Stay tuned, I am going to do a llama lesson next, I know that's what everyone is curious about. I'll try to answer any question you may have in the next post, but if you have one that you are dying of curiosity to know the answer to, leave me a comment and I'll make sure to include it in my “lesson”.

Have a miracle of a day!

Monday, July 13, 2009

The Beginning

So, here we are, my first ever blog! Yes, some may say it's crazy to start your own blog, before blogging a few times, but I don't usually do what "some may say"!!! Just ask my husband, Tom. My name is pronounced Judy Judy, so I learn if people have a good sense of humor right off the bat. This blog has come to fruition for many reasons, the first being a way to remember what I've done from day to day-ha! No, seriously, I want to share "green" tips, hilarious stories from my working llama ranch, and reach out to Mom's who just need a cool place to "check out".
The Royal Ranch is outside of the small mountain town Bailey, CO. Our elevation is almost 9,000 feet and the scenery is spectacular! Tom and I are both from the mountains (I am proud to be a Colorado Native) and it was really important to us to raise our kids in the beautiful area we grew up in. As a matter of fact, our kids have had a few of Tom's teachers! We are both extraordinarily dedicated to protecting the environment that we love so much. We feel very blessed to live the life that we do, and I am especially blessed to have been able to stay home with my kids all of these years.

Our ranch is steeped with history (which is a really nice way of saying we live in an OLD house!), started by Charles Royal, a semi-famous moon shiner. Good old Charlie was one heck of a guy, so we have always felt compelled to run our ranch in a way that we think he would approve of. Many of our "green" practices have come from necessity of living on an old, historical ranch. It was one of those things, when people started talking about going green, we had been doing a lot of the steps the experts suggested, for years; I thought I was just cheap!
But, I have to leave you all with some teasers, so I plan to share our "green" adventures in future blogs. I also plan to share stories from this fantastic little piece of the world. We are passionate about animal rescue, so as you can imagine, turning rescue llamas into working llamas is quite a chore and always leaves us with a funny story. Raising kids....well, that goes without saying, LOTS of funny things (or not so funny things) happen when you have three kids!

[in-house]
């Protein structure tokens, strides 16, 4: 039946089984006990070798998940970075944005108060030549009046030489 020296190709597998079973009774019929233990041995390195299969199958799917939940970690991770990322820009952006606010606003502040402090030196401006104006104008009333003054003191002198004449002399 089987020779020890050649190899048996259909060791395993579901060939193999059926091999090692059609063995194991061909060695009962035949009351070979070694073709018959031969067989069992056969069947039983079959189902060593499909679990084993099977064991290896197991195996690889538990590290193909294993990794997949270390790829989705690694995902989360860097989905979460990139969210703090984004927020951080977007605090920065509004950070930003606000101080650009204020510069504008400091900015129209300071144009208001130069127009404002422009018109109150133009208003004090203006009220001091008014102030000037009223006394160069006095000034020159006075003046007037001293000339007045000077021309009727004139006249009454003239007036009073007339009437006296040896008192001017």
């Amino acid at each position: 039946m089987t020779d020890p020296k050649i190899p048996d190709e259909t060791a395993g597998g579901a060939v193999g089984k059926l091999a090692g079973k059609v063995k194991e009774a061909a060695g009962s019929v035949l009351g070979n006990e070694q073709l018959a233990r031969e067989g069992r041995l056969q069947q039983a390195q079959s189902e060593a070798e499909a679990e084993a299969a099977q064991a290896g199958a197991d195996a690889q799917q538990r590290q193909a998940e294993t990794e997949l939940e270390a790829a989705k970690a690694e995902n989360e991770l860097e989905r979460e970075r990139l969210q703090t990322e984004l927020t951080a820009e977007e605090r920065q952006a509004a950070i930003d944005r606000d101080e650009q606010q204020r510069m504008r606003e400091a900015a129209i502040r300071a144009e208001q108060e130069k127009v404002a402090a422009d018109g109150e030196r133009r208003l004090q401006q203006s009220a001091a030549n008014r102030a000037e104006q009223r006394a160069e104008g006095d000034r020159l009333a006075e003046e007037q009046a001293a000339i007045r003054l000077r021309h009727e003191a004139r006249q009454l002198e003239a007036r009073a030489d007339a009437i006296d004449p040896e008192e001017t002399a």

Tom has a "regular" job, running a machine shop, I run our B&B, we both do llama pack trips, take care of two campgrounds in the summer and now we have created Naked~Nure (100% all natural, reusable and nutrient rich llama manure "tea" for your plants), which is taking off like a shot. There are 30 animals on our ranch ranging from fish and a turtle all the way up to my fantastic llama employees. Needless to say, I have lots of things to share and adventures to take my followers on.
My friends and family have been telling me for years that some of the silly things that have happened here at the Royal Ranch would not and could not happen elsewhere. Which brings us to today's funny picture at the top of this blog, look closely. Which came first, the chicken or the turtle?
I am considered somewhat of the neighborhood animal "doc". The chicken was my patient, she had broken her leg trying to get away from a bear, my wonderful neighbor Harry brought her to me. Anyway, the only outdoor pen I had available for Rusty was the turtle "run" in our yard. At first Rusty the chicken was a little afraid of Holiday the turtle, but as you can see they became fast friends when it cooled down a bit! I am proud to say that Rusty is back at her home and happily laying eggs again!
So people, let's kick this blog off with a bang!!! Let's see some of your crazy pet pics, if they're good enough I may even turn it into a contest!!
Kind regards,